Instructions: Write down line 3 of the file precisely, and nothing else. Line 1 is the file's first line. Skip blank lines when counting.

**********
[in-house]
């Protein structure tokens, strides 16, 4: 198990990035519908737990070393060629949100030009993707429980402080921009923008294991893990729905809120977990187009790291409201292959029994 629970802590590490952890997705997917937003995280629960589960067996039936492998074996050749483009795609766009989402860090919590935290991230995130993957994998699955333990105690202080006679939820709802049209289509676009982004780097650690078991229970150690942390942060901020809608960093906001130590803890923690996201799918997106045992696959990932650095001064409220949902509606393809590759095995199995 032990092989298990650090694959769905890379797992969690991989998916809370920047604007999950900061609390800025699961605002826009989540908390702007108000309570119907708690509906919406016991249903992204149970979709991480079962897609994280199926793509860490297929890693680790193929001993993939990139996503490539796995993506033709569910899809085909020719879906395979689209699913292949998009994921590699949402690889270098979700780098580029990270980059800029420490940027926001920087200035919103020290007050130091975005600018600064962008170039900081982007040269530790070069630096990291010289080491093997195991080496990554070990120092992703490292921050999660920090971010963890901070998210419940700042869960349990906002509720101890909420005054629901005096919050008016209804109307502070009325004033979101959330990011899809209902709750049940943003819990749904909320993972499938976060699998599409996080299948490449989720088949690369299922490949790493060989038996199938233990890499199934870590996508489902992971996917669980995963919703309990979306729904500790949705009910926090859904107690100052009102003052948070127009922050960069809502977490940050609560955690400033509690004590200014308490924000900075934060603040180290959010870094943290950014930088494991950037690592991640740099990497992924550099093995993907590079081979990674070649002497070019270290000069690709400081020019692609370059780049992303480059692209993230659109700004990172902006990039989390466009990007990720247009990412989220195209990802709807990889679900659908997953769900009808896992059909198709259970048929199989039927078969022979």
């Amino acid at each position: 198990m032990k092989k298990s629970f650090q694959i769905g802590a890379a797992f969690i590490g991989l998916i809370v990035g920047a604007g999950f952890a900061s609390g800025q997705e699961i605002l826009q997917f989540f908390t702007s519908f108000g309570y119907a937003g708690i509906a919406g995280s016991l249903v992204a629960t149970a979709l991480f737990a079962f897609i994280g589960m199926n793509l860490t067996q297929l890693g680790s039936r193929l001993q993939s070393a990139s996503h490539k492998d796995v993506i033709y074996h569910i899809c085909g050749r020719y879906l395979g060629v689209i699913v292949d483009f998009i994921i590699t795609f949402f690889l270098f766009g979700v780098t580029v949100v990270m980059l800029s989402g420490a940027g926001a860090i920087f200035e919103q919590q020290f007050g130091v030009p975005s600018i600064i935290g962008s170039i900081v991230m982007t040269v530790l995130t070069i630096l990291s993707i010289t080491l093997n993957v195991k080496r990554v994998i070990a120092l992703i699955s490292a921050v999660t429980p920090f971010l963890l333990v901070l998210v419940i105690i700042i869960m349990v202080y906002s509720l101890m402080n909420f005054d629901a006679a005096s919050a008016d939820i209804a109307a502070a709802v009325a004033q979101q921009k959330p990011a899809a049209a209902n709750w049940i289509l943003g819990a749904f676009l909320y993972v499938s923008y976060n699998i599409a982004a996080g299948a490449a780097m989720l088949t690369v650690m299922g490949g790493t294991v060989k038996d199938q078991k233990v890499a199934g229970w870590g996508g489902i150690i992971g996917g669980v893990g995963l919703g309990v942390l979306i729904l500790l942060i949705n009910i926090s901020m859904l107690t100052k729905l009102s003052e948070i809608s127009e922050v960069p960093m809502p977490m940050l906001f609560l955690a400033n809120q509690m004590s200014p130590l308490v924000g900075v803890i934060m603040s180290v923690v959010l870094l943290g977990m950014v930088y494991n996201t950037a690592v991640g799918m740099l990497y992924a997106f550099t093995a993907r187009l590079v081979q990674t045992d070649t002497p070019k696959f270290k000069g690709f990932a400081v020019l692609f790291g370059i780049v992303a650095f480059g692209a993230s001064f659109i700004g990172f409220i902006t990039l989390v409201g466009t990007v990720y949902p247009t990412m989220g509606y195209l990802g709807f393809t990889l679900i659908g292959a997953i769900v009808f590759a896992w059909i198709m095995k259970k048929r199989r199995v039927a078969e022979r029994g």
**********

């Amino acid at each position: 198990m032990k092989k298990s629970f650090q694959i769905g802590a890379a797992f969690i590490g991989l998916i809370v990035g920047a604007g999950f952890a900061s609390g800025q997705e699961i605002l826009q997917f989540f908390t702007s519908f108000g309570y119907a937003g708690i509906a919406g995280s016991l249903v992204a629960t149970a979709l991480f737990a079962f897609i994280g589960m199926n793509l860490t067996q297929l890693g680790s039936r193929l001993q993939s070393a990139s996503h490539k492998d796995v993506i033709y074996h569910i899809c085909g050749r020719y879906l395979g060629v689209i699913v292949d483009f998009i994921i590699t795609f949402f690889l270098f766009g979700v780098t580029v949100v990270m980059l800029s989402g420490a940027g926001a860090i920087f200035e919103q919590q020290f007050g130091v030009p975005s600018i600064i935290g962008s170039i900081v991230m982007t040269v530790l995130t070069i630096l990291s993707i010289t080491l093997n993957v195991k080496r990554v994998i070990a120092l992703i699955s490292a921050v999660t429980p920090f971010l963890l333990v901070l998210v419940i105690i700042i869960m349990v202080y906002s509720l101890m402080n909420f005054d629901a006679a005096s919050a008016d939820i209804a109307a502070a709802v009325a004033q979101q921009k959330p990011a899809a049209a209902n709750w049940i289509l943003g819990a749904f676009l909320y993972v499938s923008y976060n699998i599409a982004a996080g299948a490449a780097m989720l088949t690369v650690m299922g490949g790493t294991v060989k038996d199938q078991k233990v890499a199934g229970w870590g996508g489902i150690i992971g996917g669980v893990g995963l919703g309990v942390l979306i729904l500790l942060i949705n009910i926090s901020m859904l107690t100052k729905l009102s003052e948070i809608s127009e922050v960069p960093m809502p977490m940050l906001f609560l955690a400033n809120q509690m004590s200014p130590l308490v924000g900075v803890i934060m603040s180290v923690v959010l870094l943290g977990m950014v930088y494991n996201t950037a690592v991640g799918m740099l990497y992924a997106f550099t093995a993907r187009l590079v081979q990674t045992d070649t002497p070019k696959f270290k000069g690709f990932a400081v020019l692609f790291g370059i780049v992303a650095f480059g692209a993230s001064f659109i700004g990172f409220i902006t990039l989390v409201g466009t990007v990720y949902p247009t990412m989220g509606y195209l990802g709807f393809t990889l679900i659908g292959a997953i769900v009808f590759a896992w059909i198709m095995k259970k048929r199989r199995v039927a078969e022979r029994g």